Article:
We at Keep A Child Alive recently met President Clinton when we honored him at our Annual fundraiser, the Black Ball. I truly thought he would come out on stage and talk about his incredible work and all it entails for his entire speech. Instead, he talked about Keep a Child Alive and our work and how if people are looking to fund HIV/AIDS care in Africa or India, they should look through the prism of our work and see if the organizations they are looking at can hold up to our standards. The Cofounder of Keep A Child Alive, Miss Alicia Keys, and I were stunned and could barely keep from weeping. We have worked so hard to bring relief to the people we serve and care for in Africa, over 250,000 of them, and it was one of those moments where we felt we could exhale for the first time in years, to hear the expert on the issue of AIDS applaud our work. What an incredible person he is and what a generous spirit. (Yes, yes he is still hot but that is not the point.)

As for Alicia herself, I can honestly say that she astounds me. She is completely focused on Keep A Child Alive, and there is never a time when she cannot be reached to work on our mission. After many years of fighting for this cause through music, I am so used to hearing the manager of an artist in whispered haloed tones tell me "he is in the studio" as if I am supposed to think that recording an album is more important than death on a mass scale. Don't get me wrong, I live for Art but Art can be salvation for the many.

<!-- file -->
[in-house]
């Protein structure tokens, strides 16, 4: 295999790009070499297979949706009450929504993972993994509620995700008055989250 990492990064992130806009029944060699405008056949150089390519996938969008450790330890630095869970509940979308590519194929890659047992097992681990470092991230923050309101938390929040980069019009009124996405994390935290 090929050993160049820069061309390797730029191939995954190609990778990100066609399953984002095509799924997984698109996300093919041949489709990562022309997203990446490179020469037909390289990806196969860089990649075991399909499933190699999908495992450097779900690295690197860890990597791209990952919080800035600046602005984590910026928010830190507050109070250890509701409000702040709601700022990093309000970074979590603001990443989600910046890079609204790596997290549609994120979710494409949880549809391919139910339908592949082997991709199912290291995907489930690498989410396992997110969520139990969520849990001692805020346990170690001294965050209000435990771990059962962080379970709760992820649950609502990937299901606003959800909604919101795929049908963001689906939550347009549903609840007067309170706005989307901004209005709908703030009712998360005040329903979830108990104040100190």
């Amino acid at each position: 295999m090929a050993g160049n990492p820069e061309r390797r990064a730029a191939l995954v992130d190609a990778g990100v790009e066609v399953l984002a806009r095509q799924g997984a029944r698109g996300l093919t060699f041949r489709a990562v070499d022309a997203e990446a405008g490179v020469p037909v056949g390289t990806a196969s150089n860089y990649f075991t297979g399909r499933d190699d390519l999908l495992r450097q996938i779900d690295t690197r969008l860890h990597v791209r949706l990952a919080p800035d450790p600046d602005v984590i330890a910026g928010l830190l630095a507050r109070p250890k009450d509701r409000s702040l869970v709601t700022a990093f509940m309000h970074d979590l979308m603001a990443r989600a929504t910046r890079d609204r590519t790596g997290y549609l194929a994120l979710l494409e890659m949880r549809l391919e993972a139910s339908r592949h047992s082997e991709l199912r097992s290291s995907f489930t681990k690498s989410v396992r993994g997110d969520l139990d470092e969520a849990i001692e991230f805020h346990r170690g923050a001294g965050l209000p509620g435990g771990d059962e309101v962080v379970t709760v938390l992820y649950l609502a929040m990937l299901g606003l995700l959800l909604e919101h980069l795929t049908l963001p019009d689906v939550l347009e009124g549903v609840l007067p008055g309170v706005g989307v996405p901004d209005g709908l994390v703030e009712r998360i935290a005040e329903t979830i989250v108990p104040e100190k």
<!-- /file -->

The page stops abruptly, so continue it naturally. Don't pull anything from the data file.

Of course no one around Bono would ever do that but then his success and bank account are secure and he can do what he wants. I have known him for 20 years and adore him and I know his heart in the African battle for care is utterly and completely true. But to be 21 years old, which is how old Alicia was when we founded this organization together and to take on something as huge as the AIDS pandemic is Africa, exemplifies the courage and compassion of who Alicia is. She is the wisest soul I know. Way wiser than her years. And incredibly kind. Frankly I can't get her to say a bad word about anyone, though I do try! Because I become infuriated at the invisibility of the poor in the rest of our world or the racist undertones inherent in most messaging to the public. I shout and cry, she listens and creates the potential to talk about it in the public arena.